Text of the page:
Italy’s total foreign investments in the US, including in sectors such as ceramics, machinery and cars, have overtaken US investments in Italian territory for the first time, figures from the US Department of Commerce show.
In terms of stock of direct investments, in 12 years (from 2003 to 2015) the US has reduced theirs towards Italy by 2.6% (equal to $22.5 billion in 2015), while Italy has increased its investments toward the US, reaching $28.6 billion in 2015, an increase of 312% compared to 2003.
For the first time – according to the cabinet department’s Bureau of Economic Analysis – the stock of Italian foreign investments between Washington and Los Angeles has overtaken the US equivalent in Italy. Yesterday Italian Prime Minister Paolo Gentiloni met US President Donald Trump at the White House.
In the US “radar,” Italy is in 28th position at the global level for stock of dedicated investments and is 13th in the European Union. But in terms of flows, Italy is 12th for investments in the US (8th among EU countries) -- while the Americans are looking at Italy from more of a distance. For them, in 2015, Italy was the 38th destination in which to invest at the global level.
It is not surprising, therefore, that in 2015, compared to 2014, US flows toward Italy registered a substantial decline (-79.8%) while Italian investments across the Atlantic rose by 68.3%.
The picture is coherent with the trade balance of goods and services. If trade between Italy and the US overtook the “psychological level” of €50.8 billion in 2016, Italian exports came close to €37 billion. While Italy purchased less than €14 billion from the US.
Italy exports to the US above all machinery, machine tools, and automobiles – with the supply chains between the two poles of the auto industry, and sea going vessels. It buys pharmaceutical preparations, space vehicles and systems, fertilizers and plastic materials, but also precision instruments.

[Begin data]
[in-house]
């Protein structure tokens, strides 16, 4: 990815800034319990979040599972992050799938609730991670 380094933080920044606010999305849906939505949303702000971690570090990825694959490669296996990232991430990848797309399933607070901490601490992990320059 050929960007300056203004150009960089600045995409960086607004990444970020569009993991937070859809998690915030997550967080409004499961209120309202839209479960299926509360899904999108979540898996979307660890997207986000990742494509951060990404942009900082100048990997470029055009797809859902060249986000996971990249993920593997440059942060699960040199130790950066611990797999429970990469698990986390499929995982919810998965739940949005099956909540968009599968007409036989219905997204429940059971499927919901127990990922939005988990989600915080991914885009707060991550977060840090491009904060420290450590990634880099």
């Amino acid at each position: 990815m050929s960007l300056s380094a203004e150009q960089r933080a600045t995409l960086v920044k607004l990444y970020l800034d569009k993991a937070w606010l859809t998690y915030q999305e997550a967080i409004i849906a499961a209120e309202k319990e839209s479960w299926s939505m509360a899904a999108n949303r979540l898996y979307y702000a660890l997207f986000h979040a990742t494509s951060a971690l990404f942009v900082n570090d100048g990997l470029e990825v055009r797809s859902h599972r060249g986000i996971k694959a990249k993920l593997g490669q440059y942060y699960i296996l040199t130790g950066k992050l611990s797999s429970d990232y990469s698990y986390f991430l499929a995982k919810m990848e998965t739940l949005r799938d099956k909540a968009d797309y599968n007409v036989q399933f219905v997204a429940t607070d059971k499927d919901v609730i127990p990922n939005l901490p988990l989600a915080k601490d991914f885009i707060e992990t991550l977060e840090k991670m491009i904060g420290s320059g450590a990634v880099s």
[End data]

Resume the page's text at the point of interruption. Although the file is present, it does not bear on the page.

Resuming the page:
“A glass half full” according to consultancy firm AT Kearney, which yesterday released its Foreign Direct Investment Confidence Index, constructed based on assessments of a selected business community. This community seems to neglect the uncertainties linked to the policies of new US President Trump and the Brexit negotiations, to affirm to want to invest, in the medium term, both in the US (first among the preferences) as well as in Britain (fourth), Germany (second) and China (third). Or, places that present a business climate and opportunities.
And Italy? It rises just a little: from 16th position last year to 13th this year. The country’s efforts toward some structural reforms are recognized. But it is not enough.
“US operations in Italy are mainly operations of expansion and consolidation. Aside from Philip Morris and Amazon, there have not been greenfield operations,” said Simone Crolla, member of the American Chamber of Commerce in Milan. “These numbers are not at the height of our potential. What is weighing on us is political and fiscal unpredictability and the times of the justice system.”
Nevertheless, Crolla said “for a while as Amcham we have wanted to bring together for one day a year all the institutions from ICE-Italian Trade Agency to SACE to local development agencies, to be able to invite selected US companies interested in investing in Italy, and allow them to talk with everyone. In the US they have been doing it for years and traditionally the president inaugurates them. It is called ‘Select USA’. How good would it be for Italy to have a Select Italy?”
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